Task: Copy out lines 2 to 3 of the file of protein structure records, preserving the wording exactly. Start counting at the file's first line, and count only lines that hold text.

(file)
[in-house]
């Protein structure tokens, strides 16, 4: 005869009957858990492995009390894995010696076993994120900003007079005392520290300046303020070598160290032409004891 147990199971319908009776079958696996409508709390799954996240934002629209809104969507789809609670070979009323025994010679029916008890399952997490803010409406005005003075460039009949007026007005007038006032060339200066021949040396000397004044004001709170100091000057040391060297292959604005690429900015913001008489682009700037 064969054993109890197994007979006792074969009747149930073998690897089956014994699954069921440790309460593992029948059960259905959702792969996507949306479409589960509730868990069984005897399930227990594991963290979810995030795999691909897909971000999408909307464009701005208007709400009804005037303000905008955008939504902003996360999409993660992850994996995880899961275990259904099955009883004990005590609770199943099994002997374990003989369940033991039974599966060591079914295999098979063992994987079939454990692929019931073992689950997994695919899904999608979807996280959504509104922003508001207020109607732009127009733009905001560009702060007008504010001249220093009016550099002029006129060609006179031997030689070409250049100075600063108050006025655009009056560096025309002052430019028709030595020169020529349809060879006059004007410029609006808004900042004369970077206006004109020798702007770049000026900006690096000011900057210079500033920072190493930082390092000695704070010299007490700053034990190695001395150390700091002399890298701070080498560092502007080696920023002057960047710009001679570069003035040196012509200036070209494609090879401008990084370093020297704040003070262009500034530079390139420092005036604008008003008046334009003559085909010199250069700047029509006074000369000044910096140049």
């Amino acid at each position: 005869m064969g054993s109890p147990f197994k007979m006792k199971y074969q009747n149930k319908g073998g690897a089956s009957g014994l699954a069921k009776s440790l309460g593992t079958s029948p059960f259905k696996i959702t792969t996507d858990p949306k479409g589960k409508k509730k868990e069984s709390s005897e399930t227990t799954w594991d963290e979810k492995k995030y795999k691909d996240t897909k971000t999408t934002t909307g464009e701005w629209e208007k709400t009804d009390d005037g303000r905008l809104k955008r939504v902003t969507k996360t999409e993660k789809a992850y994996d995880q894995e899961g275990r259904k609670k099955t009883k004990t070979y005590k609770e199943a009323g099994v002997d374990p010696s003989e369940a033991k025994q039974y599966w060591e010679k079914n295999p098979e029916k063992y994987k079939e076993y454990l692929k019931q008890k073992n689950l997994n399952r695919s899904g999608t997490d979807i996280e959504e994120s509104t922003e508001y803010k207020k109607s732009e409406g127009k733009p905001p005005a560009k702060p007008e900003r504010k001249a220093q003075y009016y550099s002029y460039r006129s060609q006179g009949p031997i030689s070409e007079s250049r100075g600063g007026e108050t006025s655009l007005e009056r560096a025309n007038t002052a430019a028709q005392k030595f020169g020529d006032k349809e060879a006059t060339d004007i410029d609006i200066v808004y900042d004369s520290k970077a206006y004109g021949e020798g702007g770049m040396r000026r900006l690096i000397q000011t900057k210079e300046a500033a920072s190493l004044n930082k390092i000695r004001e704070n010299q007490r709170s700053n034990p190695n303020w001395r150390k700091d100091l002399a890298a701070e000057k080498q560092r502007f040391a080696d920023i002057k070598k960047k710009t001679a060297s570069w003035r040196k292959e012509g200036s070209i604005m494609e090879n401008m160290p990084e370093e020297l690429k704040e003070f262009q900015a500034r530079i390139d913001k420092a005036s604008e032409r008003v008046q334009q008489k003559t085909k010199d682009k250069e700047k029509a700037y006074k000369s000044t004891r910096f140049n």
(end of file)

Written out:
């Protein structure tokens, strides 16, 4: 005869009957858990492995009390894995010696076993994120900003007079005392520290300046303020070598160290032409004891 147990199971319908009776079958696996409508709390799954996240934002629209809104969507789809609670070979009323025994010679029916008890399952997490803010409406005005003075460039009949007026007005007038006032060339200066021949040396000397004044004001709170100091000057040391060297292959604005690429900015913001008489682009700037 064969054993109890197994007979006792074969009747149930073998690897089956014994699954069921440790309460593992029948059960259905959702792969996507949306479409589960509730868990069984005897399930227990594991963290979810995030795999691909897909971000999408909307464009701005208007709400009804005037303000905008955008939504902003996360999409993660992850994996995880899961275990259904099955009883004990005590609770199943099994002997374990003989369940033991039974599966060591079914295999098979063992994987079939454990692929019931073992689950997994695919899904999608979807996280959504509104922003508001207020109607732009127009733009905001560009702060007008504010001249220093009016550099002029006129060609006179031997030689070409250049100075600063108050006025655009009056560096025309002052430019028709030595020169020529349809060879006059004007410029609006808004900042004369970077206006004109020798702007770049000026900006690096000011900057210079500033920072190493930082390092000695704070010299007490700053034990190695001395150390700091002399890298701070080498560092502007080696920023002057960047710009001679570069003035040196012509200036070209494609090879401008990084370093020297704040003070262009500034530079390139420092005036604008008003008046334009003559085909010199250069700047029509006074000369000044910096140049």
């Amino acid at each position: 005869m064969g054993s109890p147990f197994k007979m006792k199971y074969q009747n149930k319908g073998g690897a089956s009957g014994l699954a069921k009776s440790l309460g593992t079958s029948p059960f259905k696996i959702t792969t996507d858990p949306k479409g589960k409508k509730k868990e069984s709390s005897e399930t227990t799954w594991d963290e979810k492995k995030y795999k691909d996240t897909k971000t999408t934002t909307g464009e701005w629209e208007k709400t009804d009390d005037g303000r905008l809104k955008r939504v902003t969507k996360t999409e993660k789809a992850y994996d995880q894995e899961g275990r259904k609670k099955t009883k004990t070979y005590k609770e199943a009323g099994v002997d374990p010696s003989e369940a033991k025994q039974y599966w060591e010679k079914n295999p098979e029916k063992y994987k079939e076993y454990l692929k019931q008890k073992n689950l997994n399952r695919s899904g999608t997490d979807i996280e959504e994120s509104t922003e508001y803010k207020k109607s732009e409406g127009k733009p905001p005005a560009k702060p007008e900003r504010k001249a220093q003075y009016y550099s002029y460039r006129s060609q006179g009949p031997i030689s070409e007079s250049r100075g600063g007026e108050t006025s655009l007005e009056r560096a025309n007038t002052a430019a028709q005392k030595f020169g020529d006032k349809e060879a006059t060339d004007i410029d609006i200066v808004y900042d004369s520290k970077a206006y004109g021949e020798g702007g770049m040396r000026r900006l690096i000397q000011t900057k210079e300046a500033a920072s190493l004044n930082k390092i000695r004001e704070n010299q007490r709170s700053n034990p190695n303020w001395r150390k700091d100091l002399a890298a701070e000057k080498q560092r502007f040391a080696d920023i002057k070598k960047k710009t001679a060297s570069w003035r040196k292959e012509g200036s070209i604005m494609e090879n401008m160290p990084e370093e020297l690429k704040e003070f262009q900015a500034r530079i390139d913001k420092a005036s604008e032409r008003v008046q334009q008489k003559t085909k010199d682009k250069e700047k029509a700037y006074k000369s000044t004891r910096f140049n």